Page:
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Author: Norman, Edward
Publisher: Continuum International Pub Inc; Publication Date: 2003
Paperback; ISBN: 9780826471376
Volumes: 1; Pages: 176
List Price in Paper: $23.95 Our price: $23.95
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Secularisation is not a systematic attempt--of the sort which might be made by a social scientist--to describe and identify every feature of a fading religious landscape. It is a landscape, indeed, which was once familiar, and yet which now appears almost unrecognisable to those who have lived within it all their lives. They and many external observers are saddened by the decline of institutional religion in Britain and cannot clearly discern the full nature of the causes.
Edward Norman, author of An Anglican Catechism and Out of the Depths, holds to account a number of the fundamental transformations in religious understanding itself which help the reader to grasp the bigger picture of the decline of The Church in Britain.
"Vicars are roundly accused of keeping quiet about the 'sins of the flesh' in a book out next month from a senior Anglican cleric. ... Canon Norman's fierce denunciation appears in Secularisation, a controversial new study of the decline of institutional religion in Britain."--Yorkshire Post
"A tightly written book."--The Daily Telegraph
"An assessment of a fading religious language."--Church Times
"Falling attendances and a declining influence on our lives--few would doubt that the fortunes of the Church of England are on the wane. But few would also go so far as to say that not only is this decay irreversible and terminal, but that it is the fault of the church itself. ... The reason for the church's imminent demise, according to Canon Norman, is that it has moved away from the Christian teachings on sin and forgiveness, and instead concentrated on ways of making our lives more comfortable. As a church leader, chancellor of York Minster as well as a distinguished theologian, with his latest book, Secularisation, his 18th on the problems of the relations between church and society, he does not exempt himself from responsibility, but the blame is very firmly laid at the doors of the church itself."--Northern Echo
"Edward Norman is on to something. Secularisation is not just empty pews. People who do visit churches for the architecture or the wonderful music, he says, act in an 'ungodly' way--that is to say, on a natural, human, level. ... Dr Norman thinks we are turning the Last Supper into a self-help group."--Tablet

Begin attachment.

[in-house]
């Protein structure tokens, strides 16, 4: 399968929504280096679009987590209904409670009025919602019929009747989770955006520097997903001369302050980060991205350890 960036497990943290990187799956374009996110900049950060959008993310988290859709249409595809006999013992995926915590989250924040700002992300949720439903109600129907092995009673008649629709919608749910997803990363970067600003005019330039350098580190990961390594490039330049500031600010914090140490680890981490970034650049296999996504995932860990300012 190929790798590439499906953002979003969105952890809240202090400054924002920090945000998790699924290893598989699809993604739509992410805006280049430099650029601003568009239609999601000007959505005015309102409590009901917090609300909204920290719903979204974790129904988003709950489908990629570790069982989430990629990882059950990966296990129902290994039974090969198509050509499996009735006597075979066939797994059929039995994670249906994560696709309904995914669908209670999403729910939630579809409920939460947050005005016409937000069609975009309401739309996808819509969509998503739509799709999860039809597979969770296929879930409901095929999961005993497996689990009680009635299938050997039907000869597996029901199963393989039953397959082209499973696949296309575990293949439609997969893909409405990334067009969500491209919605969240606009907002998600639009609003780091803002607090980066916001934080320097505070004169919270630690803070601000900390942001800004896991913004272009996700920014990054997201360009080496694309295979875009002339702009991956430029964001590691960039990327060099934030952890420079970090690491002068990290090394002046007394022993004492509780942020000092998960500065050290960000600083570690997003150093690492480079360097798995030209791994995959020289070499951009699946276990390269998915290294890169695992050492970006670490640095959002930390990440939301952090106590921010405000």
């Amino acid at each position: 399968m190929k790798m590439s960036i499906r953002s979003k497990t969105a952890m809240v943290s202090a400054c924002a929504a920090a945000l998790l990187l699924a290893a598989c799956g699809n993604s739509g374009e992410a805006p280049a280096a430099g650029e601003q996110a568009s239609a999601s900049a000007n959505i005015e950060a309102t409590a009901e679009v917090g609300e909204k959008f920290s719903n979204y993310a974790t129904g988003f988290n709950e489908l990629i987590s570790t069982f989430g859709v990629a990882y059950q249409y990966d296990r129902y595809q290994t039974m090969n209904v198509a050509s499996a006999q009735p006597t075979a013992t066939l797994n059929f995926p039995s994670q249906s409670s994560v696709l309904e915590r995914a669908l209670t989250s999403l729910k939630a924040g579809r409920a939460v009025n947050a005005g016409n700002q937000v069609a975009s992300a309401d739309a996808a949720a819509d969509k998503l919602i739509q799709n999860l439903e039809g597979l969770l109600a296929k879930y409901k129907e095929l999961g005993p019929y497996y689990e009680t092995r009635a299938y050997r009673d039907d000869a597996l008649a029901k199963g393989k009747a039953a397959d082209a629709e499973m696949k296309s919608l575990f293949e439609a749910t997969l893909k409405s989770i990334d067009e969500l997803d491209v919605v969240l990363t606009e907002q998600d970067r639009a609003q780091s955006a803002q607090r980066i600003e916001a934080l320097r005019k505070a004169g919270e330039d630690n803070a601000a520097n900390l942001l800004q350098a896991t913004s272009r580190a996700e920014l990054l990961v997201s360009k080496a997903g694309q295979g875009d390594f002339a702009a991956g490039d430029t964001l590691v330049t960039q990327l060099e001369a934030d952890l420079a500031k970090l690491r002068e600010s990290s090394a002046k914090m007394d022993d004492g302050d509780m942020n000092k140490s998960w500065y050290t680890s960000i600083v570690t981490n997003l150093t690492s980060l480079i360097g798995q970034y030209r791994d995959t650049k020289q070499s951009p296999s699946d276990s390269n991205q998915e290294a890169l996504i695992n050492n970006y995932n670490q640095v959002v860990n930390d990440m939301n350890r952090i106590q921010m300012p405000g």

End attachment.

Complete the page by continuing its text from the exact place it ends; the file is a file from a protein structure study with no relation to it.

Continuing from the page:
"The Chancellor of York Minster is one of our clearest thinkers. And he does not waste words in this diagnosis of the state of the Church and nation."--King Charles Clarion
"Professor Norman is one of the deepest thinkers in England writing about church matters. ... Though the book is concerned with his own Church of England, nevertheless, so much of it is relevant to the Catholic Church. ... Do not read it if you are complacent, if you think the Church is not in a state of crisis or if you do not like to think. Then again..."--Catholic Times
"It grips the reader. ... Norman's undoubted knowledge and remarkable skill in pulling together such a wide ranging assessment of the church's task today..."--Borderlands
"Every so often a book appears whose argument is so elegant and provocative that, instead of criticising it, all a reviewer wants to do is reproduce as much of its substance as possible. Edward Norman's Secularisation belongs in this category."--Catholic Herald
"I have come to the view that very important questions are being raised here which cannot be ignored by Christians of any tradition who are serious about their engagement with post-modern society."--Baptist Times
"Edward Norman's Secularisation is replete with negative judgements on the state of contemporary society and the church delivered throughout with icy clarity and precision. It ought to arouse intense debate."--Theology